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Arctic Research Center
University of Virginia  
Charlottesviile, VA, USA 

︎ uvaarc [at] virginia [at] edu

The Arctic Research Center (ARC) is a platform for collaborative Arctic research at the University of Virginia. Building on decades of Arctic-focused research, education, and outreach efforts, and spanning wide-ranging disciplines including environmental sciences, architecture, landscape architecture, engineering, social sciences, data sciences and the arts, UVA-ARC brings together academic, institutional and community collaborators to address urgent issues and share knowledge.  

National Science Foundation Award #: 2022639
︎︎︎Link to NSF award page

NNA Track 1 | Understanding the Changing Natural-Built Landscape in an Arctic Community: An Integrated Sensor Network in Utqiagvik, Alaska (UCNBL-Utqiagvik)

Summary: The UCNBL investigates two essential challenges at the intersection of the natural and built environments in Utqiagvik, Alaska: 1) the impacts of critical community infrastructure on surrounding tundra, coastal, and lagoon landscapes within and around the city, and 2) the impacts of the changing natural environment on the maintenance, design, and planning of buildings, community infrastructure, and the city at large. The project has three broad interdependent objectives: 1) The collection and interpretation of sensor-enabled environmental data in order to assess how the development of community infrastructure, buildings, and urban landscapes, along with climate change, influence the surrounding air, ground, and water; 2) The application of sensor-based data to meaningfully inform current and future management of infrastructure, design, and planning initiatives for Utqiagvik, as a basis for the development of next best practices for similar Arctic communities; 3) The development, implementation, and study of co-production of knowledge that will directly engage and benefit the Inupiaq and local residents, particularly youths.

Broader Impacts: The research will generate a high-resolution dataset, representing a cross-section of the dynamic natural-built landscape of Utqiagvik. The inclusion of community members in the project will facilitate the application of this dataset toward improving future development, environmental stewardship, and cultural preservation guidelines for the city. This will impact the health and economic well-being of Utqiagvik and other North Slope Borough villages in Alaska, while providing an important reference point to better understand the coupled impacts of climate change and urbanization in Arctic communities. By making the data available to the local municipal government and to a larger scientific community, the project will enhance the maintenance and climate adaptation goals of the city, as well as the arctic research database more broadly, bridging science-based convergence research with STEM education and local decision-making processes. The project will utilize knowledge co-production with local and indigenous community members, including Alaskan youths, and students, advancing public participation and the local workforce development in STEM-based research. The education component of the project is extensive, providing opportunities for UVA undergraduate students to work in the field in Utqiagvik, and a field-based graduate design studio in Utqiagvik. The project team will participate in community outreach events in Utqiagvik, organized by our research team and local collaborators. The collaboration within the core research team is also diverse, bolstering participation and leadership of early-career scholars, women, and underrepresented minorities.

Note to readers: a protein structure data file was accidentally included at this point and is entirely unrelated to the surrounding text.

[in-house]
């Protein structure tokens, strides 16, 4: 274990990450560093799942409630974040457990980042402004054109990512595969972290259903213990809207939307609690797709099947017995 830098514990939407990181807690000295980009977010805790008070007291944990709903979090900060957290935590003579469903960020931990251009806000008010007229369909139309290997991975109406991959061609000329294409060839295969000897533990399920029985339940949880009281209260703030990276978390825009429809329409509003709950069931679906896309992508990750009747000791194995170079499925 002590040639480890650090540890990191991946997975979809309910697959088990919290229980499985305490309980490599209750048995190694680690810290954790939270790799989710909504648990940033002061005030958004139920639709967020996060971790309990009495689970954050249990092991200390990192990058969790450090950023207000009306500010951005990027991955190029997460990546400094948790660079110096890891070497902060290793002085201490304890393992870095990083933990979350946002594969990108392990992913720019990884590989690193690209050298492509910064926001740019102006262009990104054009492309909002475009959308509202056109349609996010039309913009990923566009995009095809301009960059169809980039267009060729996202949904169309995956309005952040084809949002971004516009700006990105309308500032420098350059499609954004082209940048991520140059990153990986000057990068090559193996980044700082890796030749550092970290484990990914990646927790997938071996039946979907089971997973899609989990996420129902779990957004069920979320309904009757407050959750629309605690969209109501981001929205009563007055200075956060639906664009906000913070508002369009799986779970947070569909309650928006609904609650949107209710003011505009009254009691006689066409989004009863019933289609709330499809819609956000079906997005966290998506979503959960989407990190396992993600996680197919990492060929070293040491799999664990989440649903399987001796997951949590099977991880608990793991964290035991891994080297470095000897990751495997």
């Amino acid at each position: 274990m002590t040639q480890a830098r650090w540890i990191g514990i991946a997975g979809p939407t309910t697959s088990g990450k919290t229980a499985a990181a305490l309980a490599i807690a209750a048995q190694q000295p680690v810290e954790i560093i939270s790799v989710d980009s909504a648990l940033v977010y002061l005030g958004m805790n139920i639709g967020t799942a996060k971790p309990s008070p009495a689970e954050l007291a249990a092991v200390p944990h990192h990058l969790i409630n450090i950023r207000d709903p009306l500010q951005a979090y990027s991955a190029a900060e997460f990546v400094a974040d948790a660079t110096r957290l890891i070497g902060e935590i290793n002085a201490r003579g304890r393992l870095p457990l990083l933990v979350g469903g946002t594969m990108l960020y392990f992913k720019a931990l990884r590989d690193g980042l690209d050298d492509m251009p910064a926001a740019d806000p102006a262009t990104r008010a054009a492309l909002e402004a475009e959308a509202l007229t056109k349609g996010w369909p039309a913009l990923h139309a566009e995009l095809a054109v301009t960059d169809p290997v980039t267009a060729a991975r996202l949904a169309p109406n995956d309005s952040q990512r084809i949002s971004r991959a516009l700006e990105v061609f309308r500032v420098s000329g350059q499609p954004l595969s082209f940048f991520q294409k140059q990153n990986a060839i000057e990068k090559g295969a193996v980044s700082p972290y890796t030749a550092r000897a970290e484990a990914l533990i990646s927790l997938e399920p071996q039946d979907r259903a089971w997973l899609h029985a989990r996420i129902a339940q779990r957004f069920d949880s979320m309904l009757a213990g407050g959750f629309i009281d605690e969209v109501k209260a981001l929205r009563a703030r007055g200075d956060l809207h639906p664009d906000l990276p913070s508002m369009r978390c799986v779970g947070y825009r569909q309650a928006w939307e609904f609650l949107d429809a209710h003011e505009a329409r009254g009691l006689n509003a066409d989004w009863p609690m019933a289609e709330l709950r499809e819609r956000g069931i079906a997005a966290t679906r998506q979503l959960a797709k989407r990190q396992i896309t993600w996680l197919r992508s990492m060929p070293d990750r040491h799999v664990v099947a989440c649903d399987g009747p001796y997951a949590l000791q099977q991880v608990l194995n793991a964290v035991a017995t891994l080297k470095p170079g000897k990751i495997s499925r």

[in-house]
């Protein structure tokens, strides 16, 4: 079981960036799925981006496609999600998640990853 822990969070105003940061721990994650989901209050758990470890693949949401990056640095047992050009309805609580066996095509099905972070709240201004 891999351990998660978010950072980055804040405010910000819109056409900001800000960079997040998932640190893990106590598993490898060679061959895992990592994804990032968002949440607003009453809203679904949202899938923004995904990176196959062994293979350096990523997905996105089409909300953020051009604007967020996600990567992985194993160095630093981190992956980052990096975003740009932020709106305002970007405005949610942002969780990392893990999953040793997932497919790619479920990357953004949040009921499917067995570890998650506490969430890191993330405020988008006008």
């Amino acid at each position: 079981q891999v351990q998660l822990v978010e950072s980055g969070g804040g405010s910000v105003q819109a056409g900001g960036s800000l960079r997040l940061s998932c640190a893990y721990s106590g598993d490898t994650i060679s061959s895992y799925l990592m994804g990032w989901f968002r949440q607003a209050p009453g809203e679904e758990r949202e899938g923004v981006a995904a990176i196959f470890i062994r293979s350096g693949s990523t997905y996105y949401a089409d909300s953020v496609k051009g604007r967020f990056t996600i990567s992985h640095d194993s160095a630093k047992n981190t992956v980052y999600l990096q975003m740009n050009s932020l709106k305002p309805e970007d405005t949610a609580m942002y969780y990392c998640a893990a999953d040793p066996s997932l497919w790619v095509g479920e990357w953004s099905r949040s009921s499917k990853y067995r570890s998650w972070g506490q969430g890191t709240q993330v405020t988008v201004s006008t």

National Science Foundation Award #: 1744413
︎︎︎Link to NSF award page

Workshop: NNA: Bridging Science, Art, and Community 

Summary: The activities of the Bridging symposium consider the ways in which design, art, and music can be a bridge between scientific data and understanding, and are explored in the context of Arctic landscape change. The three-day event consists of presentations, discussions, workshops, performances, gallery opening, and poster sessions, all taking place at the University of Virginia with special attention to Alaskan youths.